Roger Kimball
Fictional Character
Southern Victory
POD: September 10, 1862
Appearance(s): American Front
Blood and Iron
Type of Appearance: Direct (POV, Walk in Hell onward)
Nationality: Confederate States
Date of Birth: Late 19th century
Date of Death: 1923
Cause of Death: Murder by gunshots
Occupation: Submersible commander; Politician
Military Branch: Confederate States Navy (Great War)
Political Party: Freedom Party

Roger Kimball (d. 1923) was a Confederate submersible commander in the Great War and a prominent member of the Freedom Party following the Whigs' capitulation to the United States at the end of that war.

Born in Arkansas on a small farm, Kimball decided that a career at sea was the best way to get away from the backside of a mule. Thus, he earned his appointment to the Confederate Naval Academy in Mobile, Alabama. Assigned to submersibles, he was first deployed on the CSS Whelk. After being reassigned, the then lieutenant senior grade met Anne Colleton on a train. Intrigued by Kimball's distinctly non-aristocratic air, she was easily seduced.

His next command was the CSS Bonefish. While in command of the Bonefish, he sunk many US ships. At the same time, he was the occasional lover of Anne Colleton from 1914 onward. In fact, he was caught in Charleston during the start of the Red Rebellion of 1915 with Anne Colleton. Sometime after, he was promoted to Lieutenant Commander.

His next assignment was that of gunboat duty whilst the CSA was busy trying to suppress the Red Rebellion of 1915, a duty that was very unpalatable to the hardened submersible commander. Several crewmen were shot by the Red Negroes, and his boat was subsequently refitted with improvised metal shielding. Commander Kimball only felt relief when the rebellion ended and he could return to sea.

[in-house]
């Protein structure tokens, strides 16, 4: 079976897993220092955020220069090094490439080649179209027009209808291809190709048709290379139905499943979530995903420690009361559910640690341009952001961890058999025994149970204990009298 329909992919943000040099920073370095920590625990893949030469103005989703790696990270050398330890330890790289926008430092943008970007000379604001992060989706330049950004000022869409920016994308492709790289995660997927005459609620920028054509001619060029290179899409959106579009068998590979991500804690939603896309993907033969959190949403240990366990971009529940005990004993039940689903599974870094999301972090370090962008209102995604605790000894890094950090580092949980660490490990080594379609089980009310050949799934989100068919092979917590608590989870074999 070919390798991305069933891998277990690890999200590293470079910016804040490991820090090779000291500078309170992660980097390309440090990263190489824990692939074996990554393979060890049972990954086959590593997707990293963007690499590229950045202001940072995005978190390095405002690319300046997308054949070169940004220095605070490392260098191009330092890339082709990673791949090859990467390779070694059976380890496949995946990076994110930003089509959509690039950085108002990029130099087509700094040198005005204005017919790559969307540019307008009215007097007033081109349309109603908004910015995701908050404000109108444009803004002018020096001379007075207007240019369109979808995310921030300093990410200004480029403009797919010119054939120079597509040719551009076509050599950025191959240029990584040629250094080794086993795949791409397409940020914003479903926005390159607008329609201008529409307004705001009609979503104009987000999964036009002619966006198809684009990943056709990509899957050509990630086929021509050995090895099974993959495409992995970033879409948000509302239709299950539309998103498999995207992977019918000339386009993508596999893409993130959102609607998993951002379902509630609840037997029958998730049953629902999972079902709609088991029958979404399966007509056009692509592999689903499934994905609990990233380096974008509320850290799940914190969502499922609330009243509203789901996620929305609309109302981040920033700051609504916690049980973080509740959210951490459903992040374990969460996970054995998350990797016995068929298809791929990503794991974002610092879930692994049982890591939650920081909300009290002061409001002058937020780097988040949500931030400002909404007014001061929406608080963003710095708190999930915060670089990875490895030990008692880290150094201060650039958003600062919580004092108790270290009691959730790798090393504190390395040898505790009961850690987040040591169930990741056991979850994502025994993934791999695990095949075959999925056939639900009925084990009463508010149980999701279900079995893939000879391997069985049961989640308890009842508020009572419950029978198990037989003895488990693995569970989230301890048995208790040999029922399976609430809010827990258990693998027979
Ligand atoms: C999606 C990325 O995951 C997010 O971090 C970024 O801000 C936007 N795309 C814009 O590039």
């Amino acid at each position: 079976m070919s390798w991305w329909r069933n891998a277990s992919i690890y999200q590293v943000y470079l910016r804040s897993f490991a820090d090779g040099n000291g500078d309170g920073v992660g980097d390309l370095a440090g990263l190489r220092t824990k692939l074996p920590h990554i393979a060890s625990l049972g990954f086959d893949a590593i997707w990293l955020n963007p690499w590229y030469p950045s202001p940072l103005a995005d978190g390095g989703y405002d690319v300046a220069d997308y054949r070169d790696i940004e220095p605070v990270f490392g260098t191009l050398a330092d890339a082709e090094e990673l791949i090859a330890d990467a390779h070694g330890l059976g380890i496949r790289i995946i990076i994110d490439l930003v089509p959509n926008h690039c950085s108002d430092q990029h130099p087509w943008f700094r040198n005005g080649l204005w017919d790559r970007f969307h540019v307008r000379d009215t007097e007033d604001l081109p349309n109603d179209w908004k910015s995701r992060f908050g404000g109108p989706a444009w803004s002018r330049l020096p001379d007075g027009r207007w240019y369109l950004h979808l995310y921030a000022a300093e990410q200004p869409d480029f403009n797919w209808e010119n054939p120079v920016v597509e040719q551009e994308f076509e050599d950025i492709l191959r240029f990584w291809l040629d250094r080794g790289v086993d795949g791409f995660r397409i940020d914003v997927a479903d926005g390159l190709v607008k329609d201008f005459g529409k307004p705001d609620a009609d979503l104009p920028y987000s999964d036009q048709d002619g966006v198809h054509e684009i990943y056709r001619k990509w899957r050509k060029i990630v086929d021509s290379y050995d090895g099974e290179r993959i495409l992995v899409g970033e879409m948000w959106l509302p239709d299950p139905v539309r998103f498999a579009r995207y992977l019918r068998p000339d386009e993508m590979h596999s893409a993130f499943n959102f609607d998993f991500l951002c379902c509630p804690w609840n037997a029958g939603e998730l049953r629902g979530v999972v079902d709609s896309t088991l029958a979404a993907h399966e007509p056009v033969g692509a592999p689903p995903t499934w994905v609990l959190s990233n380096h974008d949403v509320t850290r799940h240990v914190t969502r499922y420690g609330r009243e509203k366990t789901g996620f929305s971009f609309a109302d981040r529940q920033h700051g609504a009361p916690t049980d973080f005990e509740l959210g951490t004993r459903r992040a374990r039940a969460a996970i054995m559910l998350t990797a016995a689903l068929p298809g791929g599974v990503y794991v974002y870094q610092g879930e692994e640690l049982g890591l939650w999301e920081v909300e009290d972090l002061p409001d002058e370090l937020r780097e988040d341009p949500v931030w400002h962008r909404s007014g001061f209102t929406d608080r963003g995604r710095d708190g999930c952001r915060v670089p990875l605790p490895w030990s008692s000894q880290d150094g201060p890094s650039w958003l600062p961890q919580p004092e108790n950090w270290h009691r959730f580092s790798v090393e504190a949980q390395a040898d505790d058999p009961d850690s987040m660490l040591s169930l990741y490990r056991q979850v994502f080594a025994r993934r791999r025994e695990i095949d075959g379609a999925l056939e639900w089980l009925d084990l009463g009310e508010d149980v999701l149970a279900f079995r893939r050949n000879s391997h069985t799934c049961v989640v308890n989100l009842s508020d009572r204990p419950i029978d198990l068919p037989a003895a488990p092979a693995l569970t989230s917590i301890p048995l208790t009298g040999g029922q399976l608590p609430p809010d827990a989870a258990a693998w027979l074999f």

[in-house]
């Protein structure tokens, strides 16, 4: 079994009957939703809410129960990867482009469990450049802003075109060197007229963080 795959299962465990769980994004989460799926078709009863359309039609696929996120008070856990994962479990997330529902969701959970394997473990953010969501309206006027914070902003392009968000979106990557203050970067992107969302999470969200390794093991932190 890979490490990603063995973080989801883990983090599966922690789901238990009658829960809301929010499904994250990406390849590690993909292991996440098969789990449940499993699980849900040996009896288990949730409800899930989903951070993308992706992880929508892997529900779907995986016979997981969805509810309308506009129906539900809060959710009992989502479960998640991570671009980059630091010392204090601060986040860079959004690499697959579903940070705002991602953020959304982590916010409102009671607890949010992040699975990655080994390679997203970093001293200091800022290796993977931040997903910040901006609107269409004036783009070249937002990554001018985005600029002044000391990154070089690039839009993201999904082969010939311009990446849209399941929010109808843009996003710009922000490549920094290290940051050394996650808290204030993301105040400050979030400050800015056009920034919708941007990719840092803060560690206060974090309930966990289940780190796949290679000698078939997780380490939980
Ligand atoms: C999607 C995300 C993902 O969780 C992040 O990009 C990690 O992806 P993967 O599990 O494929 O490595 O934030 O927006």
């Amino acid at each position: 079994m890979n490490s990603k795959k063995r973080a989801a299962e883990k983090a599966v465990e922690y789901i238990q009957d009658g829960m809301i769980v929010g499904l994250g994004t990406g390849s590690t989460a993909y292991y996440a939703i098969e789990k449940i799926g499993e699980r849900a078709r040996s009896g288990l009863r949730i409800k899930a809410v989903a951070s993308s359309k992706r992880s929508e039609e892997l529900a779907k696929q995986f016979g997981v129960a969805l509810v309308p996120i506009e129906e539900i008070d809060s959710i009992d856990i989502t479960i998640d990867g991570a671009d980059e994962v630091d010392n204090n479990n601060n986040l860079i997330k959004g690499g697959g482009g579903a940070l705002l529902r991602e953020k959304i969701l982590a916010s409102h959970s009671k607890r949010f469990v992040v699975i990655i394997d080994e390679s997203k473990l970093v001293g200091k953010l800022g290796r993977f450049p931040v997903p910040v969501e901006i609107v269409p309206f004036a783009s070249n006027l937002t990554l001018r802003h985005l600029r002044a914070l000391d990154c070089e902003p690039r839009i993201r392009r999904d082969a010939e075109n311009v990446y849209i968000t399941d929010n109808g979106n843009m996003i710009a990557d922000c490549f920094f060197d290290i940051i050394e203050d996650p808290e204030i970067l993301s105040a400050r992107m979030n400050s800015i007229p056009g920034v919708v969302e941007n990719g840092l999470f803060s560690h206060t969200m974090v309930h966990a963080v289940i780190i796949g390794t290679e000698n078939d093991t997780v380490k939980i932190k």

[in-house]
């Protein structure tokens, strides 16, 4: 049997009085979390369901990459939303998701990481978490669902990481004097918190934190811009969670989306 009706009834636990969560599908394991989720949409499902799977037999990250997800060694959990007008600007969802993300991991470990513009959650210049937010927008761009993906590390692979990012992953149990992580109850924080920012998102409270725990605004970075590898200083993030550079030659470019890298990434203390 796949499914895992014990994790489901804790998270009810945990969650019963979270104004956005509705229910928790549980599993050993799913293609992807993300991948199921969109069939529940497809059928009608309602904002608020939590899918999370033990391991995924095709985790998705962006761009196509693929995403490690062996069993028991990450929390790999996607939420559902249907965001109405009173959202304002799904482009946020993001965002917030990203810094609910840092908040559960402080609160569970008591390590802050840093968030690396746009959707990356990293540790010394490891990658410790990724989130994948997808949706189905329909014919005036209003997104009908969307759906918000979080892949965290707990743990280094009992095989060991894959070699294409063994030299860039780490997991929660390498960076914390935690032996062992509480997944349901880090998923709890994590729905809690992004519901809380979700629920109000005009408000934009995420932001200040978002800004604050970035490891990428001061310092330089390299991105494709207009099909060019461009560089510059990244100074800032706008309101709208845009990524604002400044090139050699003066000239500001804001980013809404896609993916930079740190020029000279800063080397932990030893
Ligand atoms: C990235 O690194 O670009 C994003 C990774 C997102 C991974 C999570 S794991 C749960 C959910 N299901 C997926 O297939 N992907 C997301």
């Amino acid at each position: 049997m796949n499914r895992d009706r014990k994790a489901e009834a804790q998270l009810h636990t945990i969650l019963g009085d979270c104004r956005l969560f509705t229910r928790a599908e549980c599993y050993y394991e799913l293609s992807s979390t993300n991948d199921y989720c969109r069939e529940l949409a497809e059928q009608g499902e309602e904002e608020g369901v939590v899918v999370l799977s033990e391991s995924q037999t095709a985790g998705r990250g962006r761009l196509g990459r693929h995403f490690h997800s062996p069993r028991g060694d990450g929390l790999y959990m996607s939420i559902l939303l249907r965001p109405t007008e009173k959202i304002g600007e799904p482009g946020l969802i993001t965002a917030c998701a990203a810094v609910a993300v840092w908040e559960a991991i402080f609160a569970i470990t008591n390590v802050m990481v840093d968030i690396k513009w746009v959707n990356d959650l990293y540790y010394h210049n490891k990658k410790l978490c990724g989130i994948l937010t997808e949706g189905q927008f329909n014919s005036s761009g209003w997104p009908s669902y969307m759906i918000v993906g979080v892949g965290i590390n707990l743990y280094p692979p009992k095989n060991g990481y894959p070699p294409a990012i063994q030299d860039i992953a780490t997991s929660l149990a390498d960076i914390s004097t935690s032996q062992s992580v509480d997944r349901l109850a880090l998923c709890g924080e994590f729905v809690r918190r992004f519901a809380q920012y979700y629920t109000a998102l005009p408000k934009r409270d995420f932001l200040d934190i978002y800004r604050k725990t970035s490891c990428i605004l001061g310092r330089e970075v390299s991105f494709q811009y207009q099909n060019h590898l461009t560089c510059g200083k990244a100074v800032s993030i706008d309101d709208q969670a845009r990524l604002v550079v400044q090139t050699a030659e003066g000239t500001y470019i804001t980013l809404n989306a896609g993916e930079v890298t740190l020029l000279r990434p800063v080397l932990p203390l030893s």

His exploits included a daring raid on New York Harbor, along with a raid in Chesapeake Bay. The former earned Kimball the Order of the Virginia, the second highest Confederate military honor. The latter earned him a promotion to Commander.

Later assigned to duty in the Atlantic, while based out of Habana, Cuba, the Bonefish crosses paths with the USS Ericsson. The Ericsson's narrow escapes infuriated Kimball. After the Confederate States had capitulated, Kimball ordered the torpedoing of the USS Ericsson, which he sunk with all hands. That made him a war criminal, a fact that he and his crew reveled in. Only the boat's executive officer, Tom Brearley, objected to the attack.

After the war, he was discharged by the Confederate States Navy, the CSN not able to keep submersibles after the war. He contemplated signing on with one of the South American republics who were looking to fight their own local wars after the end of the Great War but decided to remain in the CSA. He made Charleston his home so that he could be near Anne Colleton and heard Jake Featherston's speaking tour which made him join up with the Freedom Party. At the same time, he also made the acquaintance of Clarence Potter who was initially friendly but as the Freedom Party rhetoric became angrier and angrier, the relationship between the two men soured. Kimball also introduced Anne Colleton to the Freedom Party after thinking that Featherston could be controlled by them.

During an attempt to discredit the Freedom Party, Tom Brearley revealed the secret of the USS Ericsson. This made the news in the United States, reaching the attention of Sylvia Enos, the widow of one of the Ericsson's sailors. Brearley perished in a mysterious fire and the finger of suspicion was pointed at Kimball, who was innocent of his murder. Featherston ordered Kimball to keep a low profile, which effectively killed off his hopes of leading the party himself one day.

After Grady Calkins's assassination of President Wade Hampton V at the Birmingham Fairgrounds the Freedom Party was on the downslide. Anne Colleton abandoned the Freedom Party, and Roger Kimball as well, as Kimball was still a fervent Freedom Party man. When Kimball attempted to rape Anne, Anne kneed Kimball in the groin, temporarily disabling him. Soon after Anne left, Sylvia Enos arrived at his room and shot Kimball repeatedly, killing him.

Kimball's death was recounted in the popular book I Sank Roger Kimball, written by Sylvia Enos and Ernie.